Don't look to round up the usual suspects. It's not because there are so many new "channels" (e.g., mobile shopping), "platforms" (e.g., Facebook) or technologies (like the DVR which can render the: 30-second commercial irrelevant). Blame Don Draper. Or, more precisely, blame the way advertising agencies have evolved from the 1960s to the present day.
Here's what happened. In those halcyon days, the consumer was not in a dialogue with brands. The information was strictly top down and the purchase cycle was basically retail-based. The news of the day hit your front porch in the morning and your living room at six o'clock at night. You looked in your neighbor's driveway to see what kind of car to buy. Of course it made sense for the brand messages to be delivered from the monolith of Madison Avenue. Art director plus copy writer equals output. Full stop.
Today, the consumer experience has many touch points. The consumer decides where and how to buy (online, bricks and mortar, tablet, mobile, social). They don't say "now I am shopping online" or "now I am shopping mobile." They are connected and shopping and they expect an excellent experience no matter when or how they do it. For the consumer, there is no "moment in time" where they can be marketed to. Remember, now they decide when and where to get their information in such a way as they can glide by classic forms of advertising if they want to.
How did Madison Avenue think to match this paradigm shift? They ignored the need for fluidity and nimbleness in the changing customer experience. Instead, they created new fiefdoms of spin-off experts who could address the rapidly changing needs. Here's the digital agency. Here's the mobile agency. Here are the ecommerce consultants. All part of an enormous holding company's matrix that demands huge margins from each sub-agency, creating a dog fight mentality when what's required is the ultimate in partnership.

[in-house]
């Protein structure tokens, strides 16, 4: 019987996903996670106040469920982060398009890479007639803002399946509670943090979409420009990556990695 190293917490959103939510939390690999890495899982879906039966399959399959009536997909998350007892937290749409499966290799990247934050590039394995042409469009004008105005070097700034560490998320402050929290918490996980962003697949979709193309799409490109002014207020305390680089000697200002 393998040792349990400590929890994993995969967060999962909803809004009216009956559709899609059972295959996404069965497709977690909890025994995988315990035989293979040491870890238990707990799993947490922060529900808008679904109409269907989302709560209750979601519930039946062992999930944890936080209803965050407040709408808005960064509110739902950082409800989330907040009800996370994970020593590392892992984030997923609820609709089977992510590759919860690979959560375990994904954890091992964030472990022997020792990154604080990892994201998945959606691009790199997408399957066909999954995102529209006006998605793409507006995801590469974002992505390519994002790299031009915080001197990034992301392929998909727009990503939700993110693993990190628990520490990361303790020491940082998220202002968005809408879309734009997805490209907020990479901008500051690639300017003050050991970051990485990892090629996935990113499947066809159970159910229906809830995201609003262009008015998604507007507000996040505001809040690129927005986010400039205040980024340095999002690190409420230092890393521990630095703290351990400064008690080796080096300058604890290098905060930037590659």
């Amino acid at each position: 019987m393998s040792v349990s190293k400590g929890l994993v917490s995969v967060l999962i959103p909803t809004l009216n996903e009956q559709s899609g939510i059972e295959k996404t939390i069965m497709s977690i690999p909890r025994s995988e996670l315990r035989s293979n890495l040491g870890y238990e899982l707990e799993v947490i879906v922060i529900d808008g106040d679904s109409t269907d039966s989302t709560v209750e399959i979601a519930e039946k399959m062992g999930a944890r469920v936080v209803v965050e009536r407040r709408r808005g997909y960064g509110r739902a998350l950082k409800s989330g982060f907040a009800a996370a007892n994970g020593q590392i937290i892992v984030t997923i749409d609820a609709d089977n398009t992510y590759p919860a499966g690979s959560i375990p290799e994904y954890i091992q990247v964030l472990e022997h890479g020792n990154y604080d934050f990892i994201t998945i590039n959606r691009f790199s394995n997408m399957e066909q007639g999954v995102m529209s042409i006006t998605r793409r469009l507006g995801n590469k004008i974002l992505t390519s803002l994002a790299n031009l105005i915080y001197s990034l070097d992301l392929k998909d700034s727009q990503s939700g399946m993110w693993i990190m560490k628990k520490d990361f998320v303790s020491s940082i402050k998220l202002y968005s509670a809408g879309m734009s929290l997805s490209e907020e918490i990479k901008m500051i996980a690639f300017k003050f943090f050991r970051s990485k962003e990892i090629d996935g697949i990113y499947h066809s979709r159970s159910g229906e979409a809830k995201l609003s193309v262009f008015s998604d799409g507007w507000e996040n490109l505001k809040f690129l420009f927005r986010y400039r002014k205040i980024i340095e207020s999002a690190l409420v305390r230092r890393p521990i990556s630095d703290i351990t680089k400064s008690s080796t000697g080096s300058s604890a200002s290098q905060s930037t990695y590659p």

So how does a marketer get the horse instead of the camel? Where I work, we've come to a different conclusion -- we tore down the walls by taking the individual P&L requirements out of the picture. We are one team with the right skill sets that are deployed to serve the best interests of the brand while all the time considering the customer's needs and behaviors. We try to bring a global mindset to the work, realizing there are no more borders when it comes to the buying experience. We have a culture of high performance and of course people are rewarded for excellent work.
But we also look at the end result for the client. Did we understand how consumers behave with our brand? When we converse with them are they engaged? Are we channel agnostic -- meaning it doesn't matter where or how but in the most appropriate way? In the consumer experience, have we created a dialogue that allows dissatisfied customers to find help at any hour of the day or night, in any language or format they need?
These are early days of the second decade of the 21st century. It's unlikely we'll ever find one right answer to anything as complicated has human nature. But if you want to build a better horse, first build the better barn. Preferably without silos.